9 comments on “Maths in 100 Breakthroughs

  1. Bought this book today; 3 chapters in and really enjoying it. As a teacher and mathematics graduate, I am very appreciative of the interesting and wide-ranging topics covered (my thesis was actually on the geometry of quasicrystals!) which I could not study at uni. Thanks!

  2. Hi Richard, I’m a secondary school maths teacher in the UK and I bought your book ‘Maths in 100 key breakthroughs today. I’m really enjoying it (up to #10 so far), and in response to your request for errata, submit the following: page 47, paragraph 4, final sentence should read ‘exactly half that’ not ‘exactly that’, thanks

  3. In response to your request for errata, I submit that I have found an error on Page 95 of 100 Key Breakthroughs in Chapter 22 – Fibonacci Sequence. The sequence should read …21, 34, 55,… rather than its stated 21, 33, 54.

  4. hello Richard,
    where should I report errata for the book? Apart from the one at page 47 which is already present in the relevant page, there is one occurrency at page 58 where Apollonius is spelled “Appolonius” (and there is a full stop missing somewhere, but I don’t have the book here with me, so I cannot give you the details right now)

  5. Not sure of the page (80 I think?) but The Euler-Mascheroni constant is incorrectly clamed to be about 0.557 whereas it is 0.577 (to 3 decimal places)….

  6. Hi. Just picked up your book after browsing it at Barnes & Noble. Terrific graphics and interesting stories….love it. I don’t usually buy math texts….mostly physics. There’s an errata on page 81, though. Negative numbers page. The caption for the coldest recorded temperature on Earth was the Vostok research station, and it is Russian but not in Northern Russia. It’s at the Dome A plateau in Antarctica. One of the driest places on Earth and suitable for ground based imaging in the infrared. I believe I calculated your temp to ~ -128, and that has recently been exceeded also…closer to -134 F.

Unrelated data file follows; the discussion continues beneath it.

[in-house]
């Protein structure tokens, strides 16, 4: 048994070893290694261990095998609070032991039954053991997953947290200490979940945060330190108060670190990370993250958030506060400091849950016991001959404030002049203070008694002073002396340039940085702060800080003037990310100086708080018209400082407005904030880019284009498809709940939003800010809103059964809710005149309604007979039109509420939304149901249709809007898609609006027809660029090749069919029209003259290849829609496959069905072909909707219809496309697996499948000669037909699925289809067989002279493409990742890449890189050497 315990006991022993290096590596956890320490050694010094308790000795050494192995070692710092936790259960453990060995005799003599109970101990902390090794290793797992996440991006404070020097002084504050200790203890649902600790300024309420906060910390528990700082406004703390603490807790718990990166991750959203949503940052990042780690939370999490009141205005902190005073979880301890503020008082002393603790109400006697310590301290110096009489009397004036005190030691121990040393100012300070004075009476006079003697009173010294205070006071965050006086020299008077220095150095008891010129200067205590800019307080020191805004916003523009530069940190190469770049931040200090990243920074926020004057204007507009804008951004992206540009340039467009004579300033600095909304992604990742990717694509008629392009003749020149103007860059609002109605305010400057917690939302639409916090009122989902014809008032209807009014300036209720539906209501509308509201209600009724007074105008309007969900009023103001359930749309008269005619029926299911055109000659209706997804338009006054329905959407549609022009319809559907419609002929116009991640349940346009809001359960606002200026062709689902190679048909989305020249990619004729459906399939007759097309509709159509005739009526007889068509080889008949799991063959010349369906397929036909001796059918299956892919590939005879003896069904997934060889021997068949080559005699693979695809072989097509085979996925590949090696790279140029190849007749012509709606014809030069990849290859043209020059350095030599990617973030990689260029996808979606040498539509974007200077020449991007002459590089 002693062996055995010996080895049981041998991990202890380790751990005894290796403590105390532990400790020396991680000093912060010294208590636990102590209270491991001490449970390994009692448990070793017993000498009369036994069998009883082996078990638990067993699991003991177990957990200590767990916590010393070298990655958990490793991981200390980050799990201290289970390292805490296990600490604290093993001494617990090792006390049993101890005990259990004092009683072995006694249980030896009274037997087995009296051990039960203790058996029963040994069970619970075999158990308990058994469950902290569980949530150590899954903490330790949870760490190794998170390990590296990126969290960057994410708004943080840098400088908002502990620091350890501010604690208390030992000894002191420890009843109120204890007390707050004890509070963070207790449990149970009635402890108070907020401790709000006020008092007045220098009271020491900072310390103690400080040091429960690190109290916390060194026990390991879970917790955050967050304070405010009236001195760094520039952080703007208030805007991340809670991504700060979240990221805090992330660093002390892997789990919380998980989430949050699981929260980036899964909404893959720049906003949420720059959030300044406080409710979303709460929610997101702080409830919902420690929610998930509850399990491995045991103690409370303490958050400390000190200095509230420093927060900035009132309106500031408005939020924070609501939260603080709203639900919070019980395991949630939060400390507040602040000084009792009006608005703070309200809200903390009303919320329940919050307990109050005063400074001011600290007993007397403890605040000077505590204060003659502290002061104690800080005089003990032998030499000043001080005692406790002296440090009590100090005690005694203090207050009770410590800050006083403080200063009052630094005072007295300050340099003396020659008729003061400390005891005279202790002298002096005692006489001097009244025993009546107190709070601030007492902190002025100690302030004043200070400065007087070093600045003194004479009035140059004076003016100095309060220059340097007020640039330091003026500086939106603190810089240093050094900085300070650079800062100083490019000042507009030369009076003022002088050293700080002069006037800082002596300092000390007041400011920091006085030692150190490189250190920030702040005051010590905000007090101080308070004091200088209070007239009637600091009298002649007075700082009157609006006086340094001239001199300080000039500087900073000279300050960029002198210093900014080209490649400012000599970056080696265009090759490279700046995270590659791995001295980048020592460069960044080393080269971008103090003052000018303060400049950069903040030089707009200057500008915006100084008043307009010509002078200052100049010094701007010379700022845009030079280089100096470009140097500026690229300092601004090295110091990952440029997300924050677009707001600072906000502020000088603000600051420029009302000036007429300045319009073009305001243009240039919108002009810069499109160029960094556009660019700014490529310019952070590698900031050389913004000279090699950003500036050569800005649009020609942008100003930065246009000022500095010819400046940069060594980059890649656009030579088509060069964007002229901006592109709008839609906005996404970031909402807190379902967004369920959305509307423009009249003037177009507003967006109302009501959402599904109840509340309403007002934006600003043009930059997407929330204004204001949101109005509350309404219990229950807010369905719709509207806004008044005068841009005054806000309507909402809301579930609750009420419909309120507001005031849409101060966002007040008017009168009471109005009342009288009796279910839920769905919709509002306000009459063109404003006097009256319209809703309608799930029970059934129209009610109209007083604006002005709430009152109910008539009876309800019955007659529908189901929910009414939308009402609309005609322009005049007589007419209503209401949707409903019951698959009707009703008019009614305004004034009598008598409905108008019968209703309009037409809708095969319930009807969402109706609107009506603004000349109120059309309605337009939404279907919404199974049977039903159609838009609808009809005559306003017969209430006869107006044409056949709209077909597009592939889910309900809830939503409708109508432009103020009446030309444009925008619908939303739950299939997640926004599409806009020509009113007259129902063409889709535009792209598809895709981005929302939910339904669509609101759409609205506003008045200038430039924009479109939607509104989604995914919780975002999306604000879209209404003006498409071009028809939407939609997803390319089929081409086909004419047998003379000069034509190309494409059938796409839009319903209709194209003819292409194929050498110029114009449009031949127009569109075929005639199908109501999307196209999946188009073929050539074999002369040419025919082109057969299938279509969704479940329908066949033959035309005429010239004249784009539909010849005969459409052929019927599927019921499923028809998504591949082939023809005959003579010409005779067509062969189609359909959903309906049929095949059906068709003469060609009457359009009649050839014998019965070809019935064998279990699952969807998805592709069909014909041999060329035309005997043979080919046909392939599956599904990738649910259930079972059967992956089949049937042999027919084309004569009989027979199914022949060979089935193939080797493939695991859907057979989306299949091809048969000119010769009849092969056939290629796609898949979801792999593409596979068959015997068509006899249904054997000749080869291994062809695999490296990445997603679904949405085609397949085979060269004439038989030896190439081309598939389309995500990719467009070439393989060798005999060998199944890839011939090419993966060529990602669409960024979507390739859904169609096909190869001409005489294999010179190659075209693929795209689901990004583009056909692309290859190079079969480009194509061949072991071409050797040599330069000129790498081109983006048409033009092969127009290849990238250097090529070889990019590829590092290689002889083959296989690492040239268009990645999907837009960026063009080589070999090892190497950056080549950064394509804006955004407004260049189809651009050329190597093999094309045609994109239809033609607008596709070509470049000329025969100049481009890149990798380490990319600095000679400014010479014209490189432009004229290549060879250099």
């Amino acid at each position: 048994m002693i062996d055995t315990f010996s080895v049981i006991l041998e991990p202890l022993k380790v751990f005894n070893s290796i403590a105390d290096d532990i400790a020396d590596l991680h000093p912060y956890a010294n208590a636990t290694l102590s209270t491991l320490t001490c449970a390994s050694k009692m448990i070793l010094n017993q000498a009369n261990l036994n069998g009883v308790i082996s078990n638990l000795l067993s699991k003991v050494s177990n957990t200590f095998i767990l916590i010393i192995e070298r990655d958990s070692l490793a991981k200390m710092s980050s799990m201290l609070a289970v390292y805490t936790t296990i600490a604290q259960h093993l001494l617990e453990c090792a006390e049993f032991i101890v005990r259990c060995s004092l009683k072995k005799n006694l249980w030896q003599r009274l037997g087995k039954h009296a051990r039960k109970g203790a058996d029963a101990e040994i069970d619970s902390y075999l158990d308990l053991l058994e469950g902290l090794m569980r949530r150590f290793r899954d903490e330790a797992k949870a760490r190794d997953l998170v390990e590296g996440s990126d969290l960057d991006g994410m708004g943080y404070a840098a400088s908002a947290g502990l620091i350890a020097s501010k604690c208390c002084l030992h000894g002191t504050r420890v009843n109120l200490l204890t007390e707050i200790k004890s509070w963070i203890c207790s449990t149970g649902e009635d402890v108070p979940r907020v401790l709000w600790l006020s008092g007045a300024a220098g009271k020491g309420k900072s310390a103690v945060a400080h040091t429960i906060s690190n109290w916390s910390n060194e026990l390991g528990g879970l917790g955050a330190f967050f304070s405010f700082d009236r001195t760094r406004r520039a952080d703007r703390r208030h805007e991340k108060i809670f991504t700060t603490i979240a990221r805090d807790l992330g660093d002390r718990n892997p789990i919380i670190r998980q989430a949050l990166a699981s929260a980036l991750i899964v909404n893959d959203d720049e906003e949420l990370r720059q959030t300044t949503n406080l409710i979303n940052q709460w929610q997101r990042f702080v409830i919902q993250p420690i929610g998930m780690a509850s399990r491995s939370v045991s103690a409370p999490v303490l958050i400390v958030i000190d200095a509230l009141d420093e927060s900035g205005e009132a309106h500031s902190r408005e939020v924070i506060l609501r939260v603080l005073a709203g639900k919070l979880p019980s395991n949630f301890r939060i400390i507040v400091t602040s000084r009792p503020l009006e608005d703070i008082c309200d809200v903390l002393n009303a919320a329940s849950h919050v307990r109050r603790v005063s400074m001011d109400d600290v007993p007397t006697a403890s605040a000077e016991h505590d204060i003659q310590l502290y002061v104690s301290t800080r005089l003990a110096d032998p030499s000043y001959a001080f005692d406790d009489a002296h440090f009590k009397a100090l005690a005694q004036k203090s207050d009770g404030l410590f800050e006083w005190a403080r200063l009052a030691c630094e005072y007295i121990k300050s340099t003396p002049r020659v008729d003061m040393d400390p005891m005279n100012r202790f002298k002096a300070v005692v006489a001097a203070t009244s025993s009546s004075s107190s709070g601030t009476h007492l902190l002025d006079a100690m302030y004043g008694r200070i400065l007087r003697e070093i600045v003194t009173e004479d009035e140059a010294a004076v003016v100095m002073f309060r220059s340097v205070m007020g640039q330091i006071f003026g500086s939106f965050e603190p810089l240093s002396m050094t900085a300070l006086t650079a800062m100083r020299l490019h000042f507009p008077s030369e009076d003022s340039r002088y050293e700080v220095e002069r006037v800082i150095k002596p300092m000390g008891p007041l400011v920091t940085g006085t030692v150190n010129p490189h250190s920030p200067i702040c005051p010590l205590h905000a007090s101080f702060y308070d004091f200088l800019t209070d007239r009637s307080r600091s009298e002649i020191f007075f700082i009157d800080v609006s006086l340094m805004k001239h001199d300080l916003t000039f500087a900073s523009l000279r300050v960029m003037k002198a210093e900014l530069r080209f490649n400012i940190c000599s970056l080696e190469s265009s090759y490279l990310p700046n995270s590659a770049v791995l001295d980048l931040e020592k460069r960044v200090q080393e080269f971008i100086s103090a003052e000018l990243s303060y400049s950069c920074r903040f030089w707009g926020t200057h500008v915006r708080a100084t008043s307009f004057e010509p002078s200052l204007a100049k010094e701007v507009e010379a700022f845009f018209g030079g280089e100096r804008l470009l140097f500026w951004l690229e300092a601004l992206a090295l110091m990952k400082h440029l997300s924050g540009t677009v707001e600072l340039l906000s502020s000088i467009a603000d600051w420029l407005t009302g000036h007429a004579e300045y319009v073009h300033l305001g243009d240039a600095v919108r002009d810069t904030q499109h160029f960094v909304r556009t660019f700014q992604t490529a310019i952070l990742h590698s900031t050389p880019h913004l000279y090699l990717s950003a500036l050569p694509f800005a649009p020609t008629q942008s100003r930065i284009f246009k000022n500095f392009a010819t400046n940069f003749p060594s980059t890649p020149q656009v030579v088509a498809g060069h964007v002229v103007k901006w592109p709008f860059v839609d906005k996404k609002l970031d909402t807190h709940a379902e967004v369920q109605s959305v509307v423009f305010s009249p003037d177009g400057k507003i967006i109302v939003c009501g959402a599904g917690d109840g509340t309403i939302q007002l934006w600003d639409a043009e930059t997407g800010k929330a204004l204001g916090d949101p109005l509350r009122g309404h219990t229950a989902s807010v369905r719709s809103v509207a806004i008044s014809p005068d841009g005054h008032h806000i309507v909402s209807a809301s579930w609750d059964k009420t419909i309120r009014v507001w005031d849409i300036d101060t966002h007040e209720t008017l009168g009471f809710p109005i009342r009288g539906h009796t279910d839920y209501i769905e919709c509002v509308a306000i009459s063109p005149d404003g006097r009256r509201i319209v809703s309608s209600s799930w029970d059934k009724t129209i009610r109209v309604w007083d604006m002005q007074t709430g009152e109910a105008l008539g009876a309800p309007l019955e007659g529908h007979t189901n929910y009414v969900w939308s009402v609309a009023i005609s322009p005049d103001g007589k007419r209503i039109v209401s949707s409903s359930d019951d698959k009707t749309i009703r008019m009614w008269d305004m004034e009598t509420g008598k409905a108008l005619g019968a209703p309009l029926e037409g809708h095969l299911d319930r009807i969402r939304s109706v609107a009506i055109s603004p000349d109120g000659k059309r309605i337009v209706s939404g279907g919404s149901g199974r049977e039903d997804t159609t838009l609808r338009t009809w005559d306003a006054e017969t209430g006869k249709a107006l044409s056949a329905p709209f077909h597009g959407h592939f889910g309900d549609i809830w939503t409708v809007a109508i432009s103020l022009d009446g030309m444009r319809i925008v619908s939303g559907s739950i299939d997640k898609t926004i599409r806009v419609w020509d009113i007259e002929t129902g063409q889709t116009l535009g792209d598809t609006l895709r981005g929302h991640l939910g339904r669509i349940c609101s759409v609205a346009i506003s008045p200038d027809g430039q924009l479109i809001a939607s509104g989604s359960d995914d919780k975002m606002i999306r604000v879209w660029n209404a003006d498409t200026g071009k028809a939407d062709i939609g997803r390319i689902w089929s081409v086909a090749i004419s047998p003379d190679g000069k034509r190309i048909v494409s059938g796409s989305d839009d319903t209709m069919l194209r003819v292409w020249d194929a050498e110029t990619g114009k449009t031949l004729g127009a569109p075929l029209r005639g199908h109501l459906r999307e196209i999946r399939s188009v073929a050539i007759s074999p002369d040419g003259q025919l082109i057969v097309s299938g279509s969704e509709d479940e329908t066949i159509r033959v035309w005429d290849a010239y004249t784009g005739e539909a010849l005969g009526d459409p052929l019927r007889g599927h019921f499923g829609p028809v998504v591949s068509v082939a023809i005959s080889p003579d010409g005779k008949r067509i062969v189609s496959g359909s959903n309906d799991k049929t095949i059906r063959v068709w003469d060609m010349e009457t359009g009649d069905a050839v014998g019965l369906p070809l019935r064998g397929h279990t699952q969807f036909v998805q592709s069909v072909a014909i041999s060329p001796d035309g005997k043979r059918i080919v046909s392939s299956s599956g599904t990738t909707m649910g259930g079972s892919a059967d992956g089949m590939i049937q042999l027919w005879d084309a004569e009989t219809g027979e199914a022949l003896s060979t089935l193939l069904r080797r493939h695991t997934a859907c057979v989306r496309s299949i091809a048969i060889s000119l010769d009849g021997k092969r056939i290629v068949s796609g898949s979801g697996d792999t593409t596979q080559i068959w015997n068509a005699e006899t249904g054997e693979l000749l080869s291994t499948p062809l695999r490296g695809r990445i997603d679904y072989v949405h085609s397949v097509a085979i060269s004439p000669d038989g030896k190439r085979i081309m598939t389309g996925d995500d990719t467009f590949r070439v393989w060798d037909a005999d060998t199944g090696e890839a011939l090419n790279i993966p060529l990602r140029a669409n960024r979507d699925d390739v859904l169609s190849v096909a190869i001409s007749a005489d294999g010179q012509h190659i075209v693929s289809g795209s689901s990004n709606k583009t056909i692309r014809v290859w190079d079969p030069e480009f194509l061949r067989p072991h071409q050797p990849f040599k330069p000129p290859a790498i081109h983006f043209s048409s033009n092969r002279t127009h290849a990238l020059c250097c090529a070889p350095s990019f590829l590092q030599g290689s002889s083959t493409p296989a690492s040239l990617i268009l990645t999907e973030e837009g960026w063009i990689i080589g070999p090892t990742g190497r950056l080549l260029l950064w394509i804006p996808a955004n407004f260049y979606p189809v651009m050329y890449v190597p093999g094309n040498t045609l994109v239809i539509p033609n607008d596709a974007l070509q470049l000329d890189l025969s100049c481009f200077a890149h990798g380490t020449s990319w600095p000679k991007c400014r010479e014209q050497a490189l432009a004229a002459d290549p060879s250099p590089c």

In addition, one of the great physics puzzles is the Koides formula that successfully predicted the correct mass of the Tau lepton. Why it works nobody has yet figured out. Might be interesting to you & your colleagues to tackle.
    Thanks for your great site. “pete”

  7. Hi Pete and thanks for the kind words.

    Thanks too for the correction regarding Vostok. Glad you’re enjoying the book, and hope you’ll continue to do so!

  8. Wonderful book!

    On p. 157 (of the U.S. version), the book seems to be saying that a cube has 12 vertices:

    Finally, count the number of corners, and denote that number by V (standing for vertices). For a cube V=12….

    I believe it should be 8.

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